Check out yesterday’s post here. It sets up everything that today’s is about.
Within the comments on a similar post at Jesus Creed I found some great thoughts within the discussion of which one of the 5 views most reflects Christ’s action with culture.
Matt Edwards said: At first, I was drawn to Christ the Transformer of Culture model, but the more I thought about it, the more I disliked it. I see two major reasons to reject this model: The church’s attempts at transforming culture have largely been disastrous. First, I am thinking about the contemporary Christian music scene’s attempt at “redeeming” secular songs by having Christian artists cover them so that they are all of a sudden “safe for the whole family.” Lame. If U2 or Johnny Cash or Nine Inch Nails or Kayne West or Snoop Dogg or whoever sings a song that is “true,” play it on Christian radio. There is no need to redeem it first. Second, I think of Calvin’s Geneva, where he tried rule by Jesus. Should we set up a state where adultery is a capitol offense? I don’t think so. There are some aspects of culture that are unredeemable. I am thinking of certain tribes were it is part of the culture for every 12-year-old girl to be raped by an older man to learn about marriage. Can that part of culture be redeemed? It used to be cultural in this country to own slaves. Christ didn’t come to redeem that practice, he came to tear it down.
Mike Leaptrott said: I would suggest – Christ against Empire and Christ for a community of justice. If a culture supports community then Christ supports the culture. If the culture supports Empire then Christ opposess culture. The values of Christ are consistent since the beggining and are simply a restatement of the values of Israel (a just society). As culture shifts, the Christian shifts to stay in line with Christ.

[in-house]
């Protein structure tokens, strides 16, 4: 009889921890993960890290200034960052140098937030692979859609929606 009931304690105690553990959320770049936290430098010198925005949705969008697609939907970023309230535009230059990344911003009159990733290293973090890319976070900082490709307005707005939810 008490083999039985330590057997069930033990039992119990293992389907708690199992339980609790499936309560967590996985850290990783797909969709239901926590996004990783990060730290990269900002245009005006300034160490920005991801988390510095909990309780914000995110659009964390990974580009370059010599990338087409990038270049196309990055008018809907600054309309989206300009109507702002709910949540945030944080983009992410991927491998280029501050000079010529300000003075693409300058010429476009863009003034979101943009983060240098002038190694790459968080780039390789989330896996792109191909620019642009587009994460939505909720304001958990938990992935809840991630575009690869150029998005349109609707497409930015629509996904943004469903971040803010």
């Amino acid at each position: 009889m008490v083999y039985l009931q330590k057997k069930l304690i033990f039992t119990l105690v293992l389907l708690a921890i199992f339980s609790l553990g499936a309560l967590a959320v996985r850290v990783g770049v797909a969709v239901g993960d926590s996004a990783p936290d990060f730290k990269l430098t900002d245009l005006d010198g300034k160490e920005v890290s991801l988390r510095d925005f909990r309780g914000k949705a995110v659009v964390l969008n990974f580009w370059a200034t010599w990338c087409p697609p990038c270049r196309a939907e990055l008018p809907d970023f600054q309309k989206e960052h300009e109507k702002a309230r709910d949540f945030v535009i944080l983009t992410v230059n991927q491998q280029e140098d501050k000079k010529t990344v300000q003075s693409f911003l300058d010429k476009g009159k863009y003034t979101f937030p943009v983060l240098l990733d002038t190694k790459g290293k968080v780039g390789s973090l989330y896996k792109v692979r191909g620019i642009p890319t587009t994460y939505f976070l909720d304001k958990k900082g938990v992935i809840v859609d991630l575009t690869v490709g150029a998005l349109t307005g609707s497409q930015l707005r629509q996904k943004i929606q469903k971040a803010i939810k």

Sam Andress said: The idea of Christian “realism” to mean tends to lean or morph into accomodationism. A few months back the Boston University sociologist Alan Wolfe gave a talk at Fuller and he came out and said that when the church gets too close to cultural institutions and their structures its almost always the church that gets transformed into those institutions and structures not the other way around.
These are just a few of the great comments over there.
My view: I think a case could be made for any of the 5 views as I said in the previous post. If I had to choose one, I think #4 (Christ transforming culture) has a lot of support.
When I first thought through this I was reminded of what Rick Warren said at my sister’s graduation last Saturday at Biola. He was talking about Moses’ staff that became a snake when Moses laid it down. Rick’s talk was mostly about how God’s power is shown when we lay things down for him to take control. This has little to do with Christ and culture, I know. However, it was just a staff. A staff used for the worldly means of moving sheep, yet God changed the course of history with this one staff. He changed Moses’ life with this staff, which changed Israel with this staff, and out of Israel came the Savior of the world. To God, it was not just a staff when it was something he decided to transform. This is just one example within the Bible when something of worldly value was used by God. Essentially, God transformed it.
I think this is what happens with worship music. The music itself is just music, but everytime I begin to desire to praise Him with music I think he does something with it, he transforms it to be something beyond just music.
I think God desires to transform our culture, not just American culture, but cultures around the world. He is a God who chose us to be his instruments. He is a God that desires to use us to transform society for his glory. We can be Moses’ staff.